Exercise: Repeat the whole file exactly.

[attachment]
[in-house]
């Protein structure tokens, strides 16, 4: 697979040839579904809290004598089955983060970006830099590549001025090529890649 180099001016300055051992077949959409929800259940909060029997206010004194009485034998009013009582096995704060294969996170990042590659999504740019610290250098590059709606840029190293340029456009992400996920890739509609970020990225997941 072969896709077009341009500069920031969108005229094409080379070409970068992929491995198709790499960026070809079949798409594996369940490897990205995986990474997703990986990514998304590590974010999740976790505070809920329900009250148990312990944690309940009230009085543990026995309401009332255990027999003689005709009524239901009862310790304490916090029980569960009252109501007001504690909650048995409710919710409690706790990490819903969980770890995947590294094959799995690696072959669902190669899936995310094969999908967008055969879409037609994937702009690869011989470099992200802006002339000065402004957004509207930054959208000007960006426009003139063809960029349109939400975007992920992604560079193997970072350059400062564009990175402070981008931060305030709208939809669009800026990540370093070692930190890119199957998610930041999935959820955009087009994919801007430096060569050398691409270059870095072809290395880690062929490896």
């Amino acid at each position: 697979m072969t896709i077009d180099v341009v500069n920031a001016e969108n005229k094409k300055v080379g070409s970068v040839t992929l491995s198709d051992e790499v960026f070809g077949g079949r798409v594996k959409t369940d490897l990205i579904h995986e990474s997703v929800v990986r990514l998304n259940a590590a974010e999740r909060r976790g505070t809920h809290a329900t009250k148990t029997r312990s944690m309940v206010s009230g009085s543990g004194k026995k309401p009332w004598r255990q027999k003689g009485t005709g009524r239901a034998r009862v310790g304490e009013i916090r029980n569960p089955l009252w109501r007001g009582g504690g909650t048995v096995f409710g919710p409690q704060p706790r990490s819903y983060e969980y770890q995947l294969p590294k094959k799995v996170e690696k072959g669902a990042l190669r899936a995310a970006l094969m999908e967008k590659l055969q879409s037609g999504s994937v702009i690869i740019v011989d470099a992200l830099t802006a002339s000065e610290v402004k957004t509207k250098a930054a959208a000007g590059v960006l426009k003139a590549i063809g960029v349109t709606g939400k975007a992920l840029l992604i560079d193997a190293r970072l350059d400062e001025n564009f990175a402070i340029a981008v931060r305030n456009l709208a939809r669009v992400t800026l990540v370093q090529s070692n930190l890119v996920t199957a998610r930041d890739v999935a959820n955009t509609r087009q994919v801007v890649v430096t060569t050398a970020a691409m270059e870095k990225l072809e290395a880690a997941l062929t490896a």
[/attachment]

[in-house]
């Protein structure tokens, strides 16, 4: 697979040839579904809290004598089955983060970006830099590549001025090529890649 180099001016300055051992077949959409929800259940909060029997206010004194009485034998009013009582096995704060294969996170990042590659999504740019610290250098590059709606840029190293340029456009992400996920890739509609970020990225997941 072969896709077009341009500069920031969108005229094409080379070409970068992929491995198709790499960026070809079949798409594996369940490897990205995986990474997703990986990514998304590590974010999740976790505070809920329900009250148990312990944690309940009230009085543990026995309401009332255990027999003689005709009524239901009862310790304490916090029980569960009252109501007001504690909650048995409710919710409690706790990490819903969980770890995947590294094959799995690696072959669902190669899936995310094969999908967008055969879409037609994937702009690869011989470099992200802006002339000065402004957004509207930054959208000007960006426009003139063809960029349109939400975007992920992604560079193997970072350059400062564009990175402070981008931060305030709208939809669009800026990540370093070692930190890119199957998610930041999935959820955009087009994919801007430096060569050398691409270059870095072809290395880690062929490896």
């Amino acid at each position: 697979m072969t896709i077009d180099v341009v500069n920031a001016e969108n005229k094409k300055v080379g070409s970068v040839t992929l491995s198709d051992e790499v960026f070809g077949g079949r798409v594996k959409t369940d490897l990205i579904h995986e990474s997703v929800v990986r990514l998304n259940a590590a974010e999740r909060r976790g505070t809920h809290a329900t009250k148990t029997r312990s944690m309940v206010s009230g009085s543990g004194k026995k309401p009332w004598r255990q027999k003689g009485t005709g009524r239901a034998r009862v310790g304490e009013i916090r029980n569960p089955l009252w109501r007001g009582g504690g909650t048995v096995f409710g919710p409690q704060p706790r990490s819903y983060e969980y770890q995947l294969p590294k094959k799995v996170e690696k072959g669902a990042l190669r899936a995310a970006l094969m999908e967008k590659l055969q879409s037609g999504s994937v702009i690869i740019v011989d470099a992200l830099t802006a002339s000065e610290v402004k957004t509207k250098a930054a959208a000007g590059v960006l426009k003139a590549i063809g960029v349109t709606g939400k975007a992920l840029l992604i560079d193997a190293r970072l350059d400062e001025n564009f990175a402070i340029a981008v931060r305030n456009l709208a939809r669009v992400t800026l990540v370093q090529s070692n930190l890119v996920t199957a998610r930041d890739v999935a959820n955009t509609r087009q994919v801007v890649v430096t060569t050398a970020a691409m270059e870095k990225l072809e290395a880690a997941l062929t490896a």